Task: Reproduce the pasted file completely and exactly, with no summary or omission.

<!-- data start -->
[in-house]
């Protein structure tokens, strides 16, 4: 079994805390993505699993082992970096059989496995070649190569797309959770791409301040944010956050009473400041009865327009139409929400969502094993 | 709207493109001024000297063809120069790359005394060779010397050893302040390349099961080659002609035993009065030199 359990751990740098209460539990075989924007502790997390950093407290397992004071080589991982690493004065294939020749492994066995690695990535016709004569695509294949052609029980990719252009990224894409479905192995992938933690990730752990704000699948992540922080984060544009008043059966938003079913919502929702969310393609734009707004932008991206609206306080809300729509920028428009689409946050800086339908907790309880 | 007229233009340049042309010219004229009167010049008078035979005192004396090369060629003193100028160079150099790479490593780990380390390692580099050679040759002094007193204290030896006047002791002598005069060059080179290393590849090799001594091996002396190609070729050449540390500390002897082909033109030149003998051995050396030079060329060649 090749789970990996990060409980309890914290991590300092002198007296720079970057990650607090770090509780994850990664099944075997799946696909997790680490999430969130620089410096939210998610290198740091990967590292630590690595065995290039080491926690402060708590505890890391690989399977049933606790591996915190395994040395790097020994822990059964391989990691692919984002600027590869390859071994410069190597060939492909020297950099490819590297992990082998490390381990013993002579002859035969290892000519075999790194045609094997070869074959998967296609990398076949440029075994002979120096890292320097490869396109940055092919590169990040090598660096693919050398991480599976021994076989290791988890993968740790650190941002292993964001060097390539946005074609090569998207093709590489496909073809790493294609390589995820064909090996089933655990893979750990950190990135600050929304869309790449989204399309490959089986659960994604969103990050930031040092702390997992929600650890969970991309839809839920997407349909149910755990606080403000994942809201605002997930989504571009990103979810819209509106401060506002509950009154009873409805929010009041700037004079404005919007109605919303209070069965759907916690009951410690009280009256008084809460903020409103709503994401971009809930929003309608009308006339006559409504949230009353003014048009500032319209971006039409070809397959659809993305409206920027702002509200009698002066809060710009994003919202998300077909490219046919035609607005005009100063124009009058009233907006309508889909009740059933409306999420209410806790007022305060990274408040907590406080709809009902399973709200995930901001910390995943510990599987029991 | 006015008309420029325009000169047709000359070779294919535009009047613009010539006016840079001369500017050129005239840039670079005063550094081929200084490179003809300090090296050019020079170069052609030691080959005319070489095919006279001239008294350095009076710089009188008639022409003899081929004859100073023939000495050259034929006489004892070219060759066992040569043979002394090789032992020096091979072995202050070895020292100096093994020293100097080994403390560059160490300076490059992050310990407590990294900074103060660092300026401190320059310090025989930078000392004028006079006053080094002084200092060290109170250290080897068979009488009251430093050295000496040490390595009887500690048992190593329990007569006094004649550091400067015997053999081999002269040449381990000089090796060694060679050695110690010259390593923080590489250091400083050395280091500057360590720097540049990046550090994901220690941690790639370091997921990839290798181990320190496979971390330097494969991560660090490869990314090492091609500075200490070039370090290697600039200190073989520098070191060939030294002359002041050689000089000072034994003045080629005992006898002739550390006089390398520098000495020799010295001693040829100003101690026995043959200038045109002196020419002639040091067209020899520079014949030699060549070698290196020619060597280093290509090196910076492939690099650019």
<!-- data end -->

[in-house]
């Protein structure tokens, strides 16, 4: 079994805390993505699993082992970096059989496995070649190569797309959770791409301040944010956050009473400041009865327009139409929400969502094993 | 709207493109001024000297063809120069790359005394060779010397050893302040390349099961080659002609035993009065030199 359990751990740098209460539990075989924007502790997390950093407290397992004071080589991982690493004065294939020749492994066995690695990535016709004569695509294949052609029980990719252009990224894409479905192995992938933690990730752990704000699948992540922080984060544009008043059966938003079913919502929702969310393609734009707004932008991206609206306080809300729509920028428009689409946050800086339908907790309880 | 007229233009340049042309010219004229009167010049008078035979005192004396090369060629003193100028160079150099790479490593780990380390390692580099050679040759002094007193204290030896006047002791002598005069060059080179290393590849090799001594091996002396190609070729050449540390500390002897082909033109030149003998051995050396030079060329060649 090749789970990996990060409980309890914290991590300092002198007296720079970057990650607090770090509780994850990664099944075997799946696909997790680490999430969130620089410096939210998610290198740091990967590292630590690595065995290039080491926690402060708590505890890391690989399977049933606790591996915190395994040395790097020994822990059964391989990691692919984002600027590869390859071994410069190597060939492909020297950099490819590297992990082998490390381990013993002579002859035969290892000519075999790194045609094997070869074959998967296609990398076949440029075994002979120096890292320097490869396109940055092919590169990040090598660096693919050398991480599976021994076989290791988890993968740790650190941002292993964001060097390539946005074609090569998207093709590489496909073809790493294609390589995820064909090996089933655990893979750990950190990135600050929304869309790449989204399309490959089986659960994604969103990050930031040092702390997992929600650890969970991309839809839920997407349909149910755990606080403000994942809201605002997930989504571009990103979810819209509106401060506002509950009154009873409805929010009041700037004079404005919007109605919303209070069965759907916690009951410690009280009256008084809460903020409103709503994401971009809930929003309608009308006339006559409504949230009353003014048009500032319209971006039409070809397959659809993305409206920027702002509200009698002066809060710009994003919202998300077909490219046919035609607005005009100063124009009058009233907006309508889909009740059933409306999420209410806790007022305060990274408040907590406080709809009902399973709200995930901001910390995943510990599987029991 | 006015008309420029325009000169047709000359070779294919535009009047613009010539006016840079001369500017050129005239840039670079005063550094081929200084490179003809300090090296050019020079170069052609030691080959005319070489095919006279001239008294350095009076710089009188008639022409003899081929004859100073023939000495050259034929006489004892070219060759066992040569043979002394090789032992020096091979072995202050070895020292100096093994020293100097080994403390560059160490300076490059992050310990407590990294900074103060660092300026401190320059310090025989930078000392004028006079006053080094002084200092060290109170250290080897068979009488009251430093050295000496040490390595009887500690048992190593329990007569006094004649550091400067015997053999081999002269040449381990000089090796060694060679050695110690010259390593923080590489250091400083050395280091500057360590720097540049990046550090994901220690941690790639370091997921990839290798181990320190496979971390330097494969991560660090490869990314090492091609500075200490070039370090290697600039200190073989520098070191060939030294002359002041050689000089000072034994003045080629005992006898002739550390006089390398520098000495020799010295001693040829100003101690026995043959200038045109002196020419002639040091067209020899520079014949030699060549070698290196020619060597280093290509090196910076492939690099650019």